It was a place that once inside, you felt lethargic, and melancholic, two adjectives that I don’t usually identify with, but the feelings were there and I couldn’t shake them. My emotional state while in the house seemed to dangle from a twig that grasped for the root of a tree. It was a dark, thick veil I felt cloaked in. I started to imagine that perhaps I was now an individual that had issues with depression and was ready to do whatever needed to be done. Luckily, that wasn’t the case.
The odd thing was, once out of the home, my sunny disposition would return, it was conflicting. I found myself looking for every excuse not to return to the house every night after work. I then started observing how things were unfolding in my life, and came to the conclusion that it couldn’t just be a stroke of bad luck. Something within me urged me to do my research, and so I did.
“The more we live in a space…and the more we breathe life into it, reciprocally, it begins to influence us.”
I discovered from old newspaper clippings that a suicide had occurred there 6 years previous to our buying the home. We had been living in it for about 6 months. The man who lived there was abusive toward his family, so his wife and kids had left him. Before killing himself (and his dog) with a shotgun to the temple, he had dressed up in drag and set up makeshift bombs on the property so a SWAT Team had to be called in to evacuate about 50 blocks within the circumference of the home and deactivate all of the booby traps.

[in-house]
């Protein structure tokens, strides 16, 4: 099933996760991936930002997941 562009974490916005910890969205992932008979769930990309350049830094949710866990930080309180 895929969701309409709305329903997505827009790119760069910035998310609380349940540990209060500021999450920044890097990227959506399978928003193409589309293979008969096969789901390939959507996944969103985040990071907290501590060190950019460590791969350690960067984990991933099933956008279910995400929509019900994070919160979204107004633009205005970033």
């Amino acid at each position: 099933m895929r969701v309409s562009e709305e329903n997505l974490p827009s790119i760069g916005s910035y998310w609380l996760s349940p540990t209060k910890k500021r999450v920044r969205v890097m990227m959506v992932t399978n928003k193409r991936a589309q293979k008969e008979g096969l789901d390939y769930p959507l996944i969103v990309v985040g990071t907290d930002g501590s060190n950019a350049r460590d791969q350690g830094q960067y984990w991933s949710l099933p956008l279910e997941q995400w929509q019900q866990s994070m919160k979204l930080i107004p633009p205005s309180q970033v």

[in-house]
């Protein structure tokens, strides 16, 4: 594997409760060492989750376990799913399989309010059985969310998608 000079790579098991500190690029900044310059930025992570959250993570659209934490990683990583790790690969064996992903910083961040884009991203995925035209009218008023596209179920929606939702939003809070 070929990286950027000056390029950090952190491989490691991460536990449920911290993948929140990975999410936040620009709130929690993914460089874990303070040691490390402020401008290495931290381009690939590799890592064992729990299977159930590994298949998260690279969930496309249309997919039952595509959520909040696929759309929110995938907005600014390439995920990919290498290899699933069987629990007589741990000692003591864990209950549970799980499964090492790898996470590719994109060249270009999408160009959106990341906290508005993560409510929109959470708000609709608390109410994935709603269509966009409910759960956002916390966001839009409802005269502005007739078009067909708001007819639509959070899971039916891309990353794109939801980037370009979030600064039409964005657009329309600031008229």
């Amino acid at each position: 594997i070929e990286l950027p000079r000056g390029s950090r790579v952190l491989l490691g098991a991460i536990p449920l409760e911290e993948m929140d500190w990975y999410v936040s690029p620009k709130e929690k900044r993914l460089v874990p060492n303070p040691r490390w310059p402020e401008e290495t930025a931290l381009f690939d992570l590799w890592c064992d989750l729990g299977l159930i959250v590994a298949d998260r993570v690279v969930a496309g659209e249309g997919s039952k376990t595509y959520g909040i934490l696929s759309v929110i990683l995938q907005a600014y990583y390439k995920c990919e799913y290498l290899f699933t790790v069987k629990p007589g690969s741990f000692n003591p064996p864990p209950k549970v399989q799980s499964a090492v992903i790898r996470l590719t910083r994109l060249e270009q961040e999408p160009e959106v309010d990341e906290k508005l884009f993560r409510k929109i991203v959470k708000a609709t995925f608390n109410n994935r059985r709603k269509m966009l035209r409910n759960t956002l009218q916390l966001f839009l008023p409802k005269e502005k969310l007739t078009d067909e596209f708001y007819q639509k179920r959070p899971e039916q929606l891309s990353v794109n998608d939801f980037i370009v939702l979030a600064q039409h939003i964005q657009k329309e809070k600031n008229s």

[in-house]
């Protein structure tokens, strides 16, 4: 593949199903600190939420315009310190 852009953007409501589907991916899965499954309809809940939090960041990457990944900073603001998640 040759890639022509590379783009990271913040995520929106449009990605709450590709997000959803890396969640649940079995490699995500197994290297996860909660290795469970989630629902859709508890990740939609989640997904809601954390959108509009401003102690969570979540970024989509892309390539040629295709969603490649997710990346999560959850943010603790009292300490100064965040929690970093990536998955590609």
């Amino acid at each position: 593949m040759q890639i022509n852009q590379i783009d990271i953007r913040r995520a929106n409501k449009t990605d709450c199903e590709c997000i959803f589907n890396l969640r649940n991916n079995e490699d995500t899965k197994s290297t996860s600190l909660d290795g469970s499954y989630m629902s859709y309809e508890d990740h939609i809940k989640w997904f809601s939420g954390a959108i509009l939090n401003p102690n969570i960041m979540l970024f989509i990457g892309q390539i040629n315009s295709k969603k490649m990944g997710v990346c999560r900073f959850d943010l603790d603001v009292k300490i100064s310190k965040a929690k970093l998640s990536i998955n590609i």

Yes, I know, the story sounds so far-fetched it can’t possibly be true. Well, it is. We sold the home, and I informed the investment company that purchased it what took place there. I bid the house and its energy farewell. The second I left that home, my life returned to normal. After leaving that property I rented a home, until buying the one I just sold, and since then I’ve done extensive research before moving in or buying anything, and perform a sort of ritual once I do.
A home is not just walls and a roof. In it, there’s energy we bring and energy that’s left behind by others. Whether it’s happy times, difficult days, celebrations, the passing of loved ones, births — a home partakes in all of this. The walls have memory. Einstein was quoted as saying: “Time is what prevents everything from happening at once.” If that’s the case, then perhaps all of those energies coincide on a parallel universe. On the scientific side, the quantum mechanical hypothesis states that universes are separated from each other by a single quantum event.
“A home is not just walls and a roof. In it, there’s energy we bring and energy that’s left behind by others.”
After the haunted experience, the bungalow I ended up buying was a very special place. Before moving in, I cleansed it with sacred sage, did a prayer service and every day that I lived in that home before I went to bed I thanked it, every night for 6 years. With a heart full of love and gratitude, just before taking my last breath inside, I whispered the words: “Thank you my dear bungalow.” It returned the kindness. I have wonderful memories of that home. I sold it to a lovely couple — it’s their first home and I know they will be very happy there. Before the closing, I went into every room, hugged a portion of the wall and made peace with the home. And this next detail I’m about to share might sound crazy, and I sure hope it does, because every so often we need a little madness in our life…but I felt the love back. I did. Bungalow love, baby. And with that, everything can fade to pink. The end.